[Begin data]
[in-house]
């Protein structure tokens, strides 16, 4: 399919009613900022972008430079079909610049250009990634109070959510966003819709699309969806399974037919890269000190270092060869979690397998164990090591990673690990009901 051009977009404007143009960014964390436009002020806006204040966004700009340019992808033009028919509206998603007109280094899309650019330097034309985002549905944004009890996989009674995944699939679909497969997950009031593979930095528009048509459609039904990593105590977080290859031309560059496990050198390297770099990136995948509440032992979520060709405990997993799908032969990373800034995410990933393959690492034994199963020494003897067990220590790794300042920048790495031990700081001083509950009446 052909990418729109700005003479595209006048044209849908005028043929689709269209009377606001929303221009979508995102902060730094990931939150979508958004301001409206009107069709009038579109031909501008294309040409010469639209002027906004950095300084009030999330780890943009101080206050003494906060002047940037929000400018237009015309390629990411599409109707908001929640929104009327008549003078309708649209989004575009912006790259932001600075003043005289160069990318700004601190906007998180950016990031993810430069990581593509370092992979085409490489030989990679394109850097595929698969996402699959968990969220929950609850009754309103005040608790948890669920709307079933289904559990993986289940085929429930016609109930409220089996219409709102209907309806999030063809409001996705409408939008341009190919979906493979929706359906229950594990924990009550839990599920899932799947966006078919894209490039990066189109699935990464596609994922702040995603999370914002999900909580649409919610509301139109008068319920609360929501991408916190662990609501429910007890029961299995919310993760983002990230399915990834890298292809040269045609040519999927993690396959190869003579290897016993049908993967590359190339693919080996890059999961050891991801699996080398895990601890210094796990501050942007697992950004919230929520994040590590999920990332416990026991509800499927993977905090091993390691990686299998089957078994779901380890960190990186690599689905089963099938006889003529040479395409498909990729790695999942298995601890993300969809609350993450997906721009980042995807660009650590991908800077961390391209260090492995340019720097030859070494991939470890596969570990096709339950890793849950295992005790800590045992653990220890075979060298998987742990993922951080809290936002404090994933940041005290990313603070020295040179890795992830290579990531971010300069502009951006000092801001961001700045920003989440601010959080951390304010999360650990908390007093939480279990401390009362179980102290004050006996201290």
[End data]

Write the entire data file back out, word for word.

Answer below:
[in-house]
């Protein structure tokens, strides 16, 4: 399919009613900022972008430079079909610049250009990634109070959510966003819709699309969806399974037919890269000190270092060869979690397998164990090591990673690990009901 051009977009404007143009960014964390436009002020806006204040966004700009340019992808033009028919509206998603007109280094899309650019330097034309985002549905944004009890996989009674995944699939679909497969997950009031593979930095528009048509459609039904990593105590977080290859031309560059496990050198390297770099990136995948509440032992979520060709405990997993799908032969990373800034995410990933393959690492034994199963020494003897067990220590790794300042920048790495031990700081001083509950009446 052909990418729109700005003479595209006048044209849908005028043929689709269209009377606001929303221009979508995102902060730094990931939150979508958004301001409206009107069709009038579109031909501008294309040409010469639209002027906004950095300084009030999330780890943009101080206050003494906060002047940037929000400018237009015309390629990411599409109707908001929640929104009327008549003078309708649209989004575009912006790259932001600075003043005289160069990318700004601190906007998180950016990031993810430069990581593509370092992979085409490489030989990679394109850097595929698969996402699959968990969220929950609850009754309103005040608790948890669920709307079933289904559990993986289940085929429930016609109930409220089996219409709102209907309806999030063809409001996705409408939008341009190919979906493979929706359906229950594990924990009550839990599920899932799947966006078919894209490039990066189109699935990464596609994922702040995603999370914002999900909580649409919610509301139109008068319920609360929501991408916190662990609501429910007890029961299995919310993760983002990230399915990834890298292809040269045609040519999927993690396959190869003579290897016993049908993967590359190339693919080996890059999961050891991801699996080398895990601890210094796990501050942007697992950004919230929520994040590590999920990332416990026991509800499927993977905090091993390691990686299998089957078994779901380890960190990186690599689905089963099938006889003529040479395409498909990729790695999942298995601890993300969809609350993450997906721009980042995807660009650590991908800077961390391209260090492995340019720097030859070494991939470890596969570990096709339950890793849950295992005790800590045992653990220890075979060298998987742990993922951080809290936002404090994933940041005290990313603070020295040179890795992830290579990531971010300069502009951006000092801001961001700045920003989440601010959080951390304010999360650990908390007093939480279990401390009362179980102290004050006996201290």